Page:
Atlantic Rising: Life in a flooded slum in Freetown

| 11th December 2009
pictures are by Tim Bromfield

Locals are opposed to being relocated as storm floods worsen (picture by Tim Bromfield)

Most people love their home town. But what if you lived in a regularly flooded slum?

Kroo Bay is a community of 16,000 people living at the bottom of a valley in Freetown, Sierra Leone separated from the sea by a rubbish dump. During the rainy season once or twice a year, and with increasing frequency, the whole area floods.

Despite this, resident Ahmed Tejan Barry, 24, said: 'I love Kroo Bay and Kroo Bay loves me.'

He describes the floods: 'The entire community gets washed. Everybody is going to try and survive they are not thinking about property, which is going to be damaged.'

Livestock is lost, homes are destroyed and sometimes people lose their lives. The real danger is when the flood happens at night.


This September, the local government suggested relocating the whole community, an idea met with hostility from locals.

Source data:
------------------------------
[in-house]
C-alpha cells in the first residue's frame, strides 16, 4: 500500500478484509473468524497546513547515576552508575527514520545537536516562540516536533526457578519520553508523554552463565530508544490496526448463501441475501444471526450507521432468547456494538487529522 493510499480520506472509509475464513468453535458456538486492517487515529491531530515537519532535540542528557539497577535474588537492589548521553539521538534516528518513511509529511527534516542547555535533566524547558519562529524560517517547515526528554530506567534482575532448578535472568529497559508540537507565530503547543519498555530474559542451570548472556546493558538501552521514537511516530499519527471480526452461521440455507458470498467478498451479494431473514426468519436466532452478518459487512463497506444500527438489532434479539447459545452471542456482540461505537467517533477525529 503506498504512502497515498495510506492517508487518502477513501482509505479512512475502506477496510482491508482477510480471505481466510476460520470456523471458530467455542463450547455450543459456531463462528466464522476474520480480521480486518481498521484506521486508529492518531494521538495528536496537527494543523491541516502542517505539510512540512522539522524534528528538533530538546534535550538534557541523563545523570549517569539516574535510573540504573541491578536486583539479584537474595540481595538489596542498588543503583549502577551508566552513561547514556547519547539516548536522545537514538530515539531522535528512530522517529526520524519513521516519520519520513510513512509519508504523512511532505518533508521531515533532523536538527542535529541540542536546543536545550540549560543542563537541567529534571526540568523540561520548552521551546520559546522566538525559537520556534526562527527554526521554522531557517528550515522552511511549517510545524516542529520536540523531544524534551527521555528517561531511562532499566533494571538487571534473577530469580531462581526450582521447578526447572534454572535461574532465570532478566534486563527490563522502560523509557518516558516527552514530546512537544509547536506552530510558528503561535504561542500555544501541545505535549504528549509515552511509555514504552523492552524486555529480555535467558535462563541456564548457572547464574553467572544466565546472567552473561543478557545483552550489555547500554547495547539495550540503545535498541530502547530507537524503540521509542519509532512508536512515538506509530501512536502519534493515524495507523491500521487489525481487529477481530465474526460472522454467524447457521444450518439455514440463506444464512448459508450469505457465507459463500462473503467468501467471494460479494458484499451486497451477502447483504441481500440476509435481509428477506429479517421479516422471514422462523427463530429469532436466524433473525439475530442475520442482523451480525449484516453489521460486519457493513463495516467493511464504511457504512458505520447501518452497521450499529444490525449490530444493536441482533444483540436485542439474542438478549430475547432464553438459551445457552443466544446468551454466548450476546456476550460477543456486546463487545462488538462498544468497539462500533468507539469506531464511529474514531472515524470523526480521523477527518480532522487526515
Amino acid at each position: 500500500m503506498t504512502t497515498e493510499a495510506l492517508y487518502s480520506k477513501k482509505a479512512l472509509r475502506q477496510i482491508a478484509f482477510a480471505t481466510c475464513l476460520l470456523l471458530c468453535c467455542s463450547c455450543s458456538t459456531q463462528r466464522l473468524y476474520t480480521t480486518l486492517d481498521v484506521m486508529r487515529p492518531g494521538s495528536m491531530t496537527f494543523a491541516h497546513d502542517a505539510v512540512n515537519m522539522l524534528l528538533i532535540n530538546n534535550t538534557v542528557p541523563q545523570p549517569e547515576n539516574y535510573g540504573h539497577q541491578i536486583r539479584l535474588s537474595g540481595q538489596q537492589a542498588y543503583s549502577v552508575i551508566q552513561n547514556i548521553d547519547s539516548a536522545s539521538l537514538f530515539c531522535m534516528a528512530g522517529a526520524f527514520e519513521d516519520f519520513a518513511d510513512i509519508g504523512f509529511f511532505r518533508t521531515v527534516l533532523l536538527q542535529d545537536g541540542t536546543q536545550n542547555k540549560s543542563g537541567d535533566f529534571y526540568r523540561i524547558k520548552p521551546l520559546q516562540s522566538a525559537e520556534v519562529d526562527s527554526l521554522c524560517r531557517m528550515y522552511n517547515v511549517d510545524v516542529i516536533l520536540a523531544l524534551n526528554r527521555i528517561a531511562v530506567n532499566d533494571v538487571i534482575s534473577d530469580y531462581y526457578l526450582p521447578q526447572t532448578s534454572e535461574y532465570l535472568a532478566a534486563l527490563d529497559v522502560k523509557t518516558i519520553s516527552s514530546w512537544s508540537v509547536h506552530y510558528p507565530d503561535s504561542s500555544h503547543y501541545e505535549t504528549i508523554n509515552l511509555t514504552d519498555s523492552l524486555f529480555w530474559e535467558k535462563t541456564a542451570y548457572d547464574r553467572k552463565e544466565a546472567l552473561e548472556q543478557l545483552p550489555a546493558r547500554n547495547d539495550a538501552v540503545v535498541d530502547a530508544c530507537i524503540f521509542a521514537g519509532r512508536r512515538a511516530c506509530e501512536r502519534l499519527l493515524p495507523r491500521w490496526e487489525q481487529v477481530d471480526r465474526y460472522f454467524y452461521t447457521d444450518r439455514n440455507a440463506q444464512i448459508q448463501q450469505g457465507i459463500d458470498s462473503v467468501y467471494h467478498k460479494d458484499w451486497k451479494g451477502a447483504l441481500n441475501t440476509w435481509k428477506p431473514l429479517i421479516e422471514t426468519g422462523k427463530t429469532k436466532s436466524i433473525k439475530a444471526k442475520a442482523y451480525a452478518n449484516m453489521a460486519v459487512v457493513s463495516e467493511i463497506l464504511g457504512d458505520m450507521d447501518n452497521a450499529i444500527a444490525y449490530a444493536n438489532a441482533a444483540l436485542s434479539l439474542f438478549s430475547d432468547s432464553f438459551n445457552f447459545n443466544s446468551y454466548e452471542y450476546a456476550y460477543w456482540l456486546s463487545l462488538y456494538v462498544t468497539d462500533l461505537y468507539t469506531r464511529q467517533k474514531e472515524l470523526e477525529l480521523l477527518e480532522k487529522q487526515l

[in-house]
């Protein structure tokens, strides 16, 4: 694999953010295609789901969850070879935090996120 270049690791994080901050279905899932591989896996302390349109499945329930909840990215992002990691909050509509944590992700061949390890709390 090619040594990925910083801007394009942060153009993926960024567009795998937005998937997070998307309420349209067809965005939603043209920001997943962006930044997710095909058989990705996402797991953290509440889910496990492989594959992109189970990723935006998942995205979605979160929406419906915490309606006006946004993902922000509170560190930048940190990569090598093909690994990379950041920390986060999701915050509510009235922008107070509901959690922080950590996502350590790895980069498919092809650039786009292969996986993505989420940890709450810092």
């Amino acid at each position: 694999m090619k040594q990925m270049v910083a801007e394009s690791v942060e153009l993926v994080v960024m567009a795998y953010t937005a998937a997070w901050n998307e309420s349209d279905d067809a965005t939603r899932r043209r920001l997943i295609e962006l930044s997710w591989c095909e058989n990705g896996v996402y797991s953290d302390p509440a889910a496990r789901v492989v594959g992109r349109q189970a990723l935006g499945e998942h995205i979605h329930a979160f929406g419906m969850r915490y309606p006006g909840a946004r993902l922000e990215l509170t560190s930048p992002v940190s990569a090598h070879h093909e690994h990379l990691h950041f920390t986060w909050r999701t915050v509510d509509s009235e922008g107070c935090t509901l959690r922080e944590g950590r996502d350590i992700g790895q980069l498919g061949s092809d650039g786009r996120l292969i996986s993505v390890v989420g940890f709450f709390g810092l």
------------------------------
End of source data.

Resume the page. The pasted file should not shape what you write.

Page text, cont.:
Student Ahmed, who lives with his wife and two children in one room, said: 'My grandfather was born in this community. We don’t want to go anywhere. We want to stay in Kroo Bay.'

What the residents of Kroo Bay want instead, is better drainage channels to prevent their homes being flooded. But this will involve moving some homes built in existing channels. And if sea levels continue to rise Kroo Bay will become increasingly unsustainable as a residential area.

Tidal surges in the bay already prevent water draining out to sea contributing to the flooding problem.

Still, people continue to move to the bay – attracted by cheap rent and its proximity to the markets in the centre of Freetown.

Floods are not the only problem this community faces, 70 per cent of 16-35 year olds are unemployed, and people wake up every day not knowing if they are going to be able to scrape enough money together to eat that day.

Vocational training programmes haven’t had much success because the NGOs are unable to offer an allowance to attend the courses, so the drop out rate is high and of the people who finish the course less than one in ten find employment.

As Ahmed said, life is hard in Kroo Bay and with rising sea levels things are only going to get harder.

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